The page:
FOXBOROUGH -- Now we know for sure exactly how high the bar has been raised in the NFL, and in case you're wondering, yes, the Colts could do it. They could run the table. They could become the first team since the 1972 Miami Dolphins to go undefeated in the regular season.
In the last two weeks, they have come, they have seen, and they have conquered their two chief AFC competitors. Even better, they have beaten the Broncos and the Patriots on the road. If the question is, "Who's the best team in the league?" we can hold all calls. We have a winner.
Patriots coach Bill Belichick was predictably glum. "We just didn't do a good job tonight," he said. "I didn't do a good job coaching and they didn't do a good job playing . . . You're not going to win with five turnovers . . . There's not a lot to make of it. They did a better job than we did. We've got to go back to work and get ready for the Jets."
And, uh, this might not be the day to raise the Manning-Brady issue.
Tom Brady was 20 for 35 and Peyton Manning was 20 for 36, but that's where last night's comparison ended. Manning's completions were good for 326 yards and two touchdowns, one of which, admittedly, was far more a virtuoso act from a brilliant wide receiver than the product of a great throw, but, really, does it matter? Manning was picked off once.
Brady's 20 completions were only good for 201 yards. He did not throw a TD pass and he was intercepted four times. If you had never seen him before, you would have been asking, "What's the fuss?" (You might keep your eye on him next week, however. He is notoriously brilliant in response to a subpar outing.)
"It was a tough night all the way around," said Brady. "The defense kept us in the game with the turnovers the way they were."
And what did Brady think of his counterpart?
"He made some real good throws," Brady acknowledged. "We had a lot of pressure on him, and he stood in there and made the throws."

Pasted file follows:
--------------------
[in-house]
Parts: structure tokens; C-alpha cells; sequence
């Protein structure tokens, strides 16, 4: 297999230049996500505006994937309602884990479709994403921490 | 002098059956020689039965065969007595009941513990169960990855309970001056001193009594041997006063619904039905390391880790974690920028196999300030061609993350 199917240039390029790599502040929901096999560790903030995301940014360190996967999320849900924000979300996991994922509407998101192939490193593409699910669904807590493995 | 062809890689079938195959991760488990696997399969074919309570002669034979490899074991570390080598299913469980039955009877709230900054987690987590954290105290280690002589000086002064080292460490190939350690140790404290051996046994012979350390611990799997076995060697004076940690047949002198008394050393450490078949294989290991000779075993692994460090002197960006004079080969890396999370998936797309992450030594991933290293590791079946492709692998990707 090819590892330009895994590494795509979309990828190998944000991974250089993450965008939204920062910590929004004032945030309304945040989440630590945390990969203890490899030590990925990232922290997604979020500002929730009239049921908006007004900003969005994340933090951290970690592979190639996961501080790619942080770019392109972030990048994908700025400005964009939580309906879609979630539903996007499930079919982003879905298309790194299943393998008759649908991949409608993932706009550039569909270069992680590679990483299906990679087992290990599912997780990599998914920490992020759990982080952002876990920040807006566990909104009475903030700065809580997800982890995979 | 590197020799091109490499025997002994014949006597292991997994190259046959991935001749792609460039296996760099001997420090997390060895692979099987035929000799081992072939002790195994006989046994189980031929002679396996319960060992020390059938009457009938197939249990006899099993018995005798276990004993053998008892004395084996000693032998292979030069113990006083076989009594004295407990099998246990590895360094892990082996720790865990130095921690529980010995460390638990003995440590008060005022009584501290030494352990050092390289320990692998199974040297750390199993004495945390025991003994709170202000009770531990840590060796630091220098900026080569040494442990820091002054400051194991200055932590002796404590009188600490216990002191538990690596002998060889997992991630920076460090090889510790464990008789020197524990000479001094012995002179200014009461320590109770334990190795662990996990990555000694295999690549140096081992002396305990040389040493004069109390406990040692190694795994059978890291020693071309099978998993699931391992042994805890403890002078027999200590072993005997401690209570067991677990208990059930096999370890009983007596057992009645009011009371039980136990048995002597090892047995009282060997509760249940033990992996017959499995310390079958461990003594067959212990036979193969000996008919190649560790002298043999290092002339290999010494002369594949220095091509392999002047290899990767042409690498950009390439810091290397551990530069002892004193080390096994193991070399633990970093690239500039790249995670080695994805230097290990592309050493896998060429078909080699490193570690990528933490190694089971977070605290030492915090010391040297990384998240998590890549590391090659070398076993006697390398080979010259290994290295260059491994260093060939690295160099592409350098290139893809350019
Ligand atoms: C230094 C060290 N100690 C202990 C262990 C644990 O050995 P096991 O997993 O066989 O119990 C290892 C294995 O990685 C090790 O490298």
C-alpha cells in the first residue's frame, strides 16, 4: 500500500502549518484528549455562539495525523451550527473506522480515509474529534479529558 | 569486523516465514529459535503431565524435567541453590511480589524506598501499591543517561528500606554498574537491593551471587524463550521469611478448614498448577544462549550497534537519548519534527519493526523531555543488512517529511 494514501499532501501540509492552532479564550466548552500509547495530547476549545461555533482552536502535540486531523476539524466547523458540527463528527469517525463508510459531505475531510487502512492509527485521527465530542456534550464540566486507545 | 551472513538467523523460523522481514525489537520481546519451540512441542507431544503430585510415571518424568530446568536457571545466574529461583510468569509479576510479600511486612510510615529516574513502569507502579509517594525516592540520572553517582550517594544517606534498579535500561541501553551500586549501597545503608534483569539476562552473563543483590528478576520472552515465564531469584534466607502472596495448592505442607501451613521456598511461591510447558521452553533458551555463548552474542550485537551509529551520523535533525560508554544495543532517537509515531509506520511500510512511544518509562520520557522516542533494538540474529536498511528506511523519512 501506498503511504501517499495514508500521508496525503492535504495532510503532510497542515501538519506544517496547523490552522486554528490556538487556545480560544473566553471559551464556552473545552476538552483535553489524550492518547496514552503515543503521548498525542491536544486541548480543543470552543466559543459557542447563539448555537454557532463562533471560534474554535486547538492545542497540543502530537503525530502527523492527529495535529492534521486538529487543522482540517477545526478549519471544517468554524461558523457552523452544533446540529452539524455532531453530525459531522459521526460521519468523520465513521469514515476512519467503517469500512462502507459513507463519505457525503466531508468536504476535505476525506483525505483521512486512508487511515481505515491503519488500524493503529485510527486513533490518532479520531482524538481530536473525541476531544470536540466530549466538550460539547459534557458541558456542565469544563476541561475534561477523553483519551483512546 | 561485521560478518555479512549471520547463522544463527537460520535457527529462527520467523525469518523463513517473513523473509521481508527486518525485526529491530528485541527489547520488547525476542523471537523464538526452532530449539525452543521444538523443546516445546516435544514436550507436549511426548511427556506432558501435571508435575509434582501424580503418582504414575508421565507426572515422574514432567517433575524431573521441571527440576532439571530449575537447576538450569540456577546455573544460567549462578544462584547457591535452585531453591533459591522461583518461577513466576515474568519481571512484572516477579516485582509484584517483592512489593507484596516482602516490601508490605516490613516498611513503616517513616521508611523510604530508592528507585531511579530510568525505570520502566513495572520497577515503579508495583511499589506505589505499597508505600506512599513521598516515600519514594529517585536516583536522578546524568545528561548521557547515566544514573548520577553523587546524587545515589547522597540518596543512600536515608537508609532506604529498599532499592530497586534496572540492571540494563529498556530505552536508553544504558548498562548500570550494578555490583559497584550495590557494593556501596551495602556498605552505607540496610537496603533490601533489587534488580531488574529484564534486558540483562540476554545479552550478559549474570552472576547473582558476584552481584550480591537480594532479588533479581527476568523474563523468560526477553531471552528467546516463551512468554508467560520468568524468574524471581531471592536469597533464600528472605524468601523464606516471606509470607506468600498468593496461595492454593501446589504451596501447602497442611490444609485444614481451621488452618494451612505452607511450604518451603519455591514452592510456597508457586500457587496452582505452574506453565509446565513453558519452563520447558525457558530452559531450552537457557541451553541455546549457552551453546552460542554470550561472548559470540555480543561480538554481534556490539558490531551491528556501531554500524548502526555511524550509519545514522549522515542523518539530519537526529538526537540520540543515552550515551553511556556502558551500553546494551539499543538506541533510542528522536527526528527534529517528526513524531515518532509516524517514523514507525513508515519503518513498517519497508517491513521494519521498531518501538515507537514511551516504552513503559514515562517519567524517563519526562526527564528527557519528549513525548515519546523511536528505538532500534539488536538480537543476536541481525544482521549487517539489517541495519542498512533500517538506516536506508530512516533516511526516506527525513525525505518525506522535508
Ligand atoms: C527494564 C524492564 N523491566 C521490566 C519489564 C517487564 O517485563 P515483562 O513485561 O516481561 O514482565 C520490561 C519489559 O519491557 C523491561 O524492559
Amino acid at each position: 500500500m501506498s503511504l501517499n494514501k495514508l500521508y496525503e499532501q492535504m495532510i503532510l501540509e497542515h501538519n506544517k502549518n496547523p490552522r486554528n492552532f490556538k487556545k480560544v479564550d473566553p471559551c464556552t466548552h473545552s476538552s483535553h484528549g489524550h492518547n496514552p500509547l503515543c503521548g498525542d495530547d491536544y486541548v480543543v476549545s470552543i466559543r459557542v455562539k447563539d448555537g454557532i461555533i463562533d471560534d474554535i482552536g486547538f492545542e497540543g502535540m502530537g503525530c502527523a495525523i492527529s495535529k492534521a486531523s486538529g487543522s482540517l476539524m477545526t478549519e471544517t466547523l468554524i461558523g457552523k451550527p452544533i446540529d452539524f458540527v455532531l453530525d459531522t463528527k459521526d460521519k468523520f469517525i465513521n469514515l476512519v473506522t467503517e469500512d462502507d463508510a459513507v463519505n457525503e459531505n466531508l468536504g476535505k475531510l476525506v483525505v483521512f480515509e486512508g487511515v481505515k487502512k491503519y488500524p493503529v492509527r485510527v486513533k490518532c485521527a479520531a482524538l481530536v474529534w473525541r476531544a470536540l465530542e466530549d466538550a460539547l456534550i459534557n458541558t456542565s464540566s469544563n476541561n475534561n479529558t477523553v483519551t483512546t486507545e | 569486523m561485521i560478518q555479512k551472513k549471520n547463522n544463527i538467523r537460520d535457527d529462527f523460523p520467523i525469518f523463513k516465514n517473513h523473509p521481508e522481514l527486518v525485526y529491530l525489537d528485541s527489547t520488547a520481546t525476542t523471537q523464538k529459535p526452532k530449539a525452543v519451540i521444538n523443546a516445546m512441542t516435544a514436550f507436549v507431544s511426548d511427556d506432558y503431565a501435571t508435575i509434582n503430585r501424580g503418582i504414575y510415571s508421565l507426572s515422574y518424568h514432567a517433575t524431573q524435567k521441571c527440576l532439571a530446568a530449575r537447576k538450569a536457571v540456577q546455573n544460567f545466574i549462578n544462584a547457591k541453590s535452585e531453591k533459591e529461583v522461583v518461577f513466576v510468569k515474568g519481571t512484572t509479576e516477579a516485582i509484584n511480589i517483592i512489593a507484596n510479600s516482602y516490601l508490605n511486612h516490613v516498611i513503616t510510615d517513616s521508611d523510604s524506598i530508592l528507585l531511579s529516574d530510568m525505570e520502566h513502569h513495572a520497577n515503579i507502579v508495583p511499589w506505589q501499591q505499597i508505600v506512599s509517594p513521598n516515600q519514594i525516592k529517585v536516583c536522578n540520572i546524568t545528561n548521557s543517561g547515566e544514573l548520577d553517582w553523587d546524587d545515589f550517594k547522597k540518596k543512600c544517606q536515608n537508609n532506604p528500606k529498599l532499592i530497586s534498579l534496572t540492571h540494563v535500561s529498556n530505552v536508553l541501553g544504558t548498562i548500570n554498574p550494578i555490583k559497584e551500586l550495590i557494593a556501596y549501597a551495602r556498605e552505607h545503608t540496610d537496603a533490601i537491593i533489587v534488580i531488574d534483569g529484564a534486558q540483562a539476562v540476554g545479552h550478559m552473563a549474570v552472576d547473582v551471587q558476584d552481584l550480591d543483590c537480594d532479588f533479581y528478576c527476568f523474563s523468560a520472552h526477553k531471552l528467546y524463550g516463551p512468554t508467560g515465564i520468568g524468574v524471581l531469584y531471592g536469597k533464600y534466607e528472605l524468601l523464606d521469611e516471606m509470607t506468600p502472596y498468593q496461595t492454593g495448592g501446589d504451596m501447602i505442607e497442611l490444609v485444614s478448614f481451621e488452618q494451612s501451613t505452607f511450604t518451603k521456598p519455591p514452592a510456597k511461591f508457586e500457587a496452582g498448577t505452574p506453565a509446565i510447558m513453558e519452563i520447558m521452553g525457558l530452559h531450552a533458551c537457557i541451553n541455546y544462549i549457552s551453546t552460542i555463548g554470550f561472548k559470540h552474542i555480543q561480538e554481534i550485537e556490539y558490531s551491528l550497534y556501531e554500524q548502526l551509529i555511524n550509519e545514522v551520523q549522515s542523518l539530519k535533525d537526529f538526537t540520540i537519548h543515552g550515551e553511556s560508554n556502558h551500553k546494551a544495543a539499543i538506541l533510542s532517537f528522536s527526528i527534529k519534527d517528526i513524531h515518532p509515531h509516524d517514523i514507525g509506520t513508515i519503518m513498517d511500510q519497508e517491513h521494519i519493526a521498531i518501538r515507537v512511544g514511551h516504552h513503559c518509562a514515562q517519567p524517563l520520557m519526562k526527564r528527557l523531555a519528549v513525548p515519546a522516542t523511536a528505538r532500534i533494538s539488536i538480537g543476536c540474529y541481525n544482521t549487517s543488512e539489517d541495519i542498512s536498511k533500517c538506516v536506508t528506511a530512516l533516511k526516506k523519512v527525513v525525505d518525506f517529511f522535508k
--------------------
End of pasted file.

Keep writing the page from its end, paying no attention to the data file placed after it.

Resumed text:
And it was all about Manning and his passing game. Brady had a complementary running game (148 yards); Manning didn't (53). But Manning made up the difference with great throw after great throw after great throw when a great throw was needed. And on the occasions when it wasn't, on those numerous times when his receivers were 5 yards or more from a New England defender, he delivered the ball with ease.
The man does have great receivers. Marvin Harrison demonstrated once again why he someday will be making a speech in Canton, Ohio. His spectacular touchdown grab of a pass thrown to the right corner of the end zone in the third period will be on the short list of great receptions made in the entire 2006 season; you can be sure of that. Harrison stopped the ball with his left hand, gathered it into his body after latching onto it as it hung in the air, and then somehow kept both feet inbounds as he fell out of bounds.
Reggie Wayne and Dallas Clark aren't too bad, either.
The Colts' defense did what it had to do, utilizing its quickness and good hands to force those turnovers. Look, we all know they're not going to put up gaudy defensive stats. The Colts are about outscoring teams, and they have done it eight times in eight attempts in the 2006 campaign.